This rule allows you to update values on multiple rows in a single UPDATE statement.
There are multiple ways to use the UPDATE statement to update a SQL Server table.
In this article I will show you the most common methods of using the UPDATE statement.
In previous versions of SQL Server, if I needed to update numerous rows of data, I used a temporary table.
Suppose, for example, that thousands of transactions needed their transaction dates updated.
Because transaction logs are not recorded for table-valued parameters, performance improves.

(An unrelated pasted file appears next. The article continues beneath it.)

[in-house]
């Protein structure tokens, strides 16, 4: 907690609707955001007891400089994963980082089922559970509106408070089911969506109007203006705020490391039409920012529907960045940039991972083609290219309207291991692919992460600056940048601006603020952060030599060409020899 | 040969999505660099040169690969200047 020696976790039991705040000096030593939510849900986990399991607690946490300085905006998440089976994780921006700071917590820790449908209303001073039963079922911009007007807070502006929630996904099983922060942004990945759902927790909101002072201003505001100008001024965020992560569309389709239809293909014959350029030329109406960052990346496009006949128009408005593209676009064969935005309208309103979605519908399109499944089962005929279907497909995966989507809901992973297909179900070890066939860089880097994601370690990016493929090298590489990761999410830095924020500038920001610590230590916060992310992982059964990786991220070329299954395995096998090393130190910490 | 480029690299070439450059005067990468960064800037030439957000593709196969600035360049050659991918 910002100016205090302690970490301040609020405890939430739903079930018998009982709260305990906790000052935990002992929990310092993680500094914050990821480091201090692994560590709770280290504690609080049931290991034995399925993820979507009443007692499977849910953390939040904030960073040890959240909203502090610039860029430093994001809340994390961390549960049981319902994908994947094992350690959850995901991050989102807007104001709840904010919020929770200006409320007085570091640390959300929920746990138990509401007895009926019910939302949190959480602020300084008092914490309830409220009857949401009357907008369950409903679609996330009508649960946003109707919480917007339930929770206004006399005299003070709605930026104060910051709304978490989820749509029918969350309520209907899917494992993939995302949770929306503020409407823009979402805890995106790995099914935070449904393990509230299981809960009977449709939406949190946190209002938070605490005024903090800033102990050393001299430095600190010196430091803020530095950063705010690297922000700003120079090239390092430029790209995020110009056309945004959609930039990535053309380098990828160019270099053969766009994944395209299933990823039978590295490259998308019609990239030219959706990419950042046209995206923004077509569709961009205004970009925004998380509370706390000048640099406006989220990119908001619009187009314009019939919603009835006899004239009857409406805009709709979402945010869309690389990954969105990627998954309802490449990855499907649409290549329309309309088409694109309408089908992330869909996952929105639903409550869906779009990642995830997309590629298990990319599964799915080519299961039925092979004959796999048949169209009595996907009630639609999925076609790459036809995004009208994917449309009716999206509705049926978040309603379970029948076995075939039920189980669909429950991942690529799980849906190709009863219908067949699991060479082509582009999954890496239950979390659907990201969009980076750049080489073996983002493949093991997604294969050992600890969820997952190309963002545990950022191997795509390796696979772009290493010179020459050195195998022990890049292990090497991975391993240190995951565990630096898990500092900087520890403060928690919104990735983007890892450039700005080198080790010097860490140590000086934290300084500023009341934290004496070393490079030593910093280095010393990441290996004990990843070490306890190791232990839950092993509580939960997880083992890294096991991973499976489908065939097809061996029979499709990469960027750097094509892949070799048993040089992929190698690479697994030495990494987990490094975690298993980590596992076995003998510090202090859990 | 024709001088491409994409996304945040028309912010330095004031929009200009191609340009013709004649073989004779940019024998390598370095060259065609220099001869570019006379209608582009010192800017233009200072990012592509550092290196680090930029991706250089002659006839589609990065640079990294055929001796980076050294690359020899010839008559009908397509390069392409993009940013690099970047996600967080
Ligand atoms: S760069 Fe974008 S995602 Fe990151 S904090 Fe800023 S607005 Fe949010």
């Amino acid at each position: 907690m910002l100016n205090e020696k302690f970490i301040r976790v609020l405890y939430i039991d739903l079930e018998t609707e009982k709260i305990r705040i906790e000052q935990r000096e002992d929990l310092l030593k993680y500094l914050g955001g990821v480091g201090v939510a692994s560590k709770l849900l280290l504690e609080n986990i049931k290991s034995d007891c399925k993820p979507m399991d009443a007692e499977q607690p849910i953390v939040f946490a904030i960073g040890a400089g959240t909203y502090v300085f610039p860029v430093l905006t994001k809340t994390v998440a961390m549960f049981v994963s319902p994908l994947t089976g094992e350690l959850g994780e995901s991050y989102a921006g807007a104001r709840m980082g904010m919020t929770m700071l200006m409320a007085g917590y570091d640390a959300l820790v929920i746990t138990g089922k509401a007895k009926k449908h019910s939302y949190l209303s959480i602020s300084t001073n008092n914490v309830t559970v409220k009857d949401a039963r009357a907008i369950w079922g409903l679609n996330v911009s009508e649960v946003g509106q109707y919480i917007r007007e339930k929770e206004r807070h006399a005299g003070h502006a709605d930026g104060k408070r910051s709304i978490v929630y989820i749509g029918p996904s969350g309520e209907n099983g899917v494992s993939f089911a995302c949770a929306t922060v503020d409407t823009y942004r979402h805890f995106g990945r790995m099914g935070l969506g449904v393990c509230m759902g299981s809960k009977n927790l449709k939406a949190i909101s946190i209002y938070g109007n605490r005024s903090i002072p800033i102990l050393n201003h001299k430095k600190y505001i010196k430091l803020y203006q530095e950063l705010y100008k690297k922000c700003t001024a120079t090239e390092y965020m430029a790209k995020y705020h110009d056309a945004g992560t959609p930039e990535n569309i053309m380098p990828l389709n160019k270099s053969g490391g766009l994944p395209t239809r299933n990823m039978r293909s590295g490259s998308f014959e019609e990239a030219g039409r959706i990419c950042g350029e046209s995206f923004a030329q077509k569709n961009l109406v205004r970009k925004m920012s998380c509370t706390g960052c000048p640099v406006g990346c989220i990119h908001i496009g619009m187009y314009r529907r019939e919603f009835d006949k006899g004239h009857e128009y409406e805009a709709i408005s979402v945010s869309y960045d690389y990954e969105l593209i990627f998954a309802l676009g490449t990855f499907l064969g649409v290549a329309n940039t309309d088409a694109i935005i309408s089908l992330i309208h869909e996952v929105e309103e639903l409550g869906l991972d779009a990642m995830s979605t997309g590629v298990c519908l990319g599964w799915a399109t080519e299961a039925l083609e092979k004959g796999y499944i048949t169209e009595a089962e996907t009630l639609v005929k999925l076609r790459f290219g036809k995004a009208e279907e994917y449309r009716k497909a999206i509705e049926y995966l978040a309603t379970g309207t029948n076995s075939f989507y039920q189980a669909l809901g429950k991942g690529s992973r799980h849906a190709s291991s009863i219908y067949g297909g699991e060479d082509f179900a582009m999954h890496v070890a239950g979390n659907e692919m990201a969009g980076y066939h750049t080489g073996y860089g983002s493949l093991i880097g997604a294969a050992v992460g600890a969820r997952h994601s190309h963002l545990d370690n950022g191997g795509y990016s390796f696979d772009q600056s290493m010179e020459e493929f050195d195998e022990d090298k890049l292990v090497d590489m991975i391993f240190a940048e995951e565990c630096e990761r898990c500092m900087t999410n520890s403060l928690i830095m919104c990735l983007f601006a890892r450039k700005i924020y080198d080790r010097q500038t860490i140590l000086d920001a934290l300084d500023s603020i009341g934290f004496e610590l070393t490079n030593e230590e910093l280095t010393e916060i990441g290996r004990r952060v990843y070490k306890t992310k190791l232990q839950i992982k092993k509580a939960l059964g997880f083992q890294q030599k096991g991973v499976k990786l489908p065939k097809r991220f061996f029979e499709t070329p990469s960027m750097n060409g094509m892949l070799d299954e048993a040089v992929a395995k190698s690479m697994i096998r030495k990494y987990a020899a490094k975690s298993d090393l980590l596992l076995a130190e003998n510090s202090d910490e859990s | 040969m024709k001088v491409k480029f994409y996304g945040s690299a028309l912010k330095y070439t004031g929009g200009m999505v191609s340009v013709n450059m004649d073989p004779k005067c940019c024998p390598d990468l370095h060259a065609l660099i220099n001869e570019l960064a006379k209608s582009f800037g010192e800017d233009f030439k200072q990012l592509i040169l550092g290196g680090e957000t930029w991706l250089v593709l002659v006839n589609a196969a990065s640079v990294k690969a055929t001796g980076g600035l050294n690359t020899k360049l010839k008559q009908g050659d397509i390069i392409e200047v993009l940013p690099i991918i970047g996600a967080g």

Previously, when multiple values were involved, the insert statement was executed multiple times; now, I use a table-valued parameter—with numerous values—that’s treated as one value and requires only one insert statement.
To properly show you how to use the UPDATE statement I will need to create a few tables to hold some sample data. Below is the code to create my Toy table: In order to show you how to UPDATE a table from data in another table I need to build a second sample data table that I will call New Toy Price.
Below is the TSQL code to create and populate this table.
But, what you can do is pass in all the values you want to update as a table valued parameter. FROM statement that will enable you to update all the values based on the listing of values within the parameter.